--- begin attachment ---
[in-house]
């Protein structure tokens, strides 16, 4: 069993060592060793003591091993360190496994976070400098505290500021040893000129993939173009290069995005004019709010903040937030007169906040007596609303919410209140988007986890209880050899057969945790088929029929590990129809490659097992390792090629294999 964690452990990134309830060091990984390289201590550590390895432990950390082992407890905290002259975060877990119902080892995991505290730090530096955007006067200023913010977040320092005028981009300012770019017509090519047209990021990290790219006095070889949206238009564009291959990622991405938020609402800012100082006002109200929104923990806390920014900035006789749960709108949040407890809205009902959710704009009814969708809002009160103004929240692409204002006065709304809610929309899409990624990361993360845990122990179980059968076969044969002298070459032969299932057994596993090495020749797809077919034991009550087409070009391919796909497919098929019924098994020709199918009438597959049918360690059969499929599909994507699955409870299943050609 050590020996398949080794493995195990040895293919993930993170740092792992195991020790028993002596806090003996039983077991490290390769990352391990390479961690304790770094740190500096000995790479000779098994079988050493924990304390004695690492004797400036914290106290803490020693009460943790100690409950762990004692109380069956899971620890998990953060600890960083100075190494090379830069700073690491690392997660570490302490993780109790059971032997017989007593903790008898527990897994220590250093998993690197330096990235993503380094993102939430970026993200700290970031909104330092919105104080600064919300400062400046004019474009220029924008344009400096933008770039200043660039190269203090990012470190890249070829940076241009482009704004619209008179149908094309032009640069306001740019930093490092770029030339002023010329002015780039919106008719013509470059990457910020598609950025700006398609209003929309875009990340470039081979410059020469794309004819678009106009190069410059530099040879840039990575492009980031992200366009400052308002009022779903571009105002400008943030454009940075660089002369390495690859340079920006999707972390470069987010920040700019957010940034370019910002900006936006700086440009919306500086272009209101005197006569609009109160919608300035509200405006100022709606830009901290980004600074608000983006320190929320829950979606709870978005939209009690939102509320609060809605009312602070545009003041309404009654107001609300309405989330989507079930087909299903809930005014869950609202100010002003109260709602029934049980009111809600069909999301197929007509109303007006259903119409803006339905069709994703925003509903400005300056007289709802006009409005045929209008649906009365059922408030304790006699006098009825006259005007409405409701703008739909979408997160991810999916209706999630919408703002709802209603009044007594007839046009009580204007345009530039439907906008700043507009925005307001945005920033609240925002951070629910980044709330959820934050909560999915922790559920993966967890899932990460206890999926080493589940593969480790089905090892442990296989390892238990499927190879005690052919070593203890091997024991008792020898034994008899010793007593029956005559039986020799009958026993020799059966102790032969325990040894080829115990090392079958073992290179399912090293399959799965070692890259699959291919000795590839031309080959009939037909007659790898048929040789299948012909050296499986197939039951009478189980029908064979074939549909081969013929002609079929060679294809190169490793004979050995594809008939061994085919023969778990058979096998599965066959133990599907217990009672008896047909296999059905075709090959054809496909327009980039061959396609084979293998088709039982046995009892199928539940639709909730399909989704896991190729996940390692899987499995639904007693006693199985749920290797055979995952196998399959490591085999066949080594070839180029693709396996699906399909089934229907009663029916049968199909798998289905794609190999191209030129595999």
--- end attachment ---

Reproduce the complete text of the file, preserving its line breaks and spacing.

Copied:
[in-house]
């Protein structure tokens, strides 16, 4: 069993060592060793003591091993360190496994976070400098505290500021040893000129993939173009290069995005004019709010903040937030007169906040007596609303919410209140988007986890209880050899057969945790088929029929590990129809490659097992390792090629294999 964690452990990134309830060091990984390289201590550590390895432990950390082992407890905290002259975060877990119902080892995991505290730090530096955007006067200023913010977040320092005028981009300012770019017509090519047209990021990290790219006095070889949206238009564009291959990622991405938020609402800012100082006002109200929104923990806390920014900035006789749960709108949040407890809205009902959710704009009814969708809002009160103004929240692409204002006065709304809610929309899409990624990361993360845990122990179980059968076969044969002298070459032969299932057994596993090495020749797809077919034991009550087409070009391919796909497919098929019924098994020709199918009438597959049918360690059969499929599909994507699955409870299943050609 050590020996398949080794493995195990040895293919993930993170740092792992195991020790028993002596806090003996039983077991490290390769990352391990390479961690304790770094740190500096000995790479000779098994079988050493924990304390004695690492004797400036914290106290803490020693009460943790100690409950762990004692109380069956899971620890998990953060600890960083100075190494090379830069700073690491690392997660570490302490993780109790059971032997017989007593903790008898527990897994220590250093998993690197330096990235993503380094993102939430970026993200700290970031909104330092919105104080600064919300400062400046004019474009220029924008344009400096933008770039200043660039190269203090990012470190890249070829940076241009482009704004619209008179149908094309032009640069306001740019930093490092770029030339002023010329002015780039919106008719013509470059990457910020598609950025700006398609209003929309875009990340470039081979410059020469794309004819678009106009190069410059530099040879840039990575492009980031992200366009400052308002009022779903571009105002400008943030454009940075660089002369390495690859340079920006999707972390470069987010920040700019957010940034370019910002900006936006700086440009919306500086272009209101005197006569609009109160919608300035509200405006100022709606830009901290980004600074608000983006320190929320829950979606709870978005939209009690939102509320609060809605009312602070545009003041309404009654107001609300309405989330989507079930087909299903809930005014869950609202100010002003109260709602029934049980009111809600069909999301197929007509109303007006259903119409803006339905069709994703925003509903400005300056007289709802006009409005045929209008649906009365059922408030304790006699006098009825006259005007409405409701703008739909979408997160991810999916209706999630919408703002709802209603009044007594007839046009009580204007345009530039439907906008700043507009925005307001945005920033609240925002951070629910980044709330959820934050909560999915922790559920993966967890899932990460206890999926080493589940593969480790089905090892442990296989390892238990499927190879005690052919070593203890091997024991008792020898034994008899010793007593029956005559039986020799009958026993020799059966102790032969325990040894080829115990090392079958073992290179399912090293399959799965070692890259699959291919000795590839031309080959009939037909007659790898048929040789299948012909050296499986197939039951009478189980029908064979074939549909081969013929002609079929060679294809190169490793004979050995594809008939061994085919023969778990058979096998599965066959133990599907217990009672008896047909296999059905075709090959054809496909327009980039061959396609084979293998088709039982046995009892199928539940639709909730399909989704896991190729996940390692899987499995639904007693006693199985749920290797055979995952196998399959490591085999066949080594070839180029693709396996699906399909089934229907009663029916049968199909798998289905794609190999191209030129595999």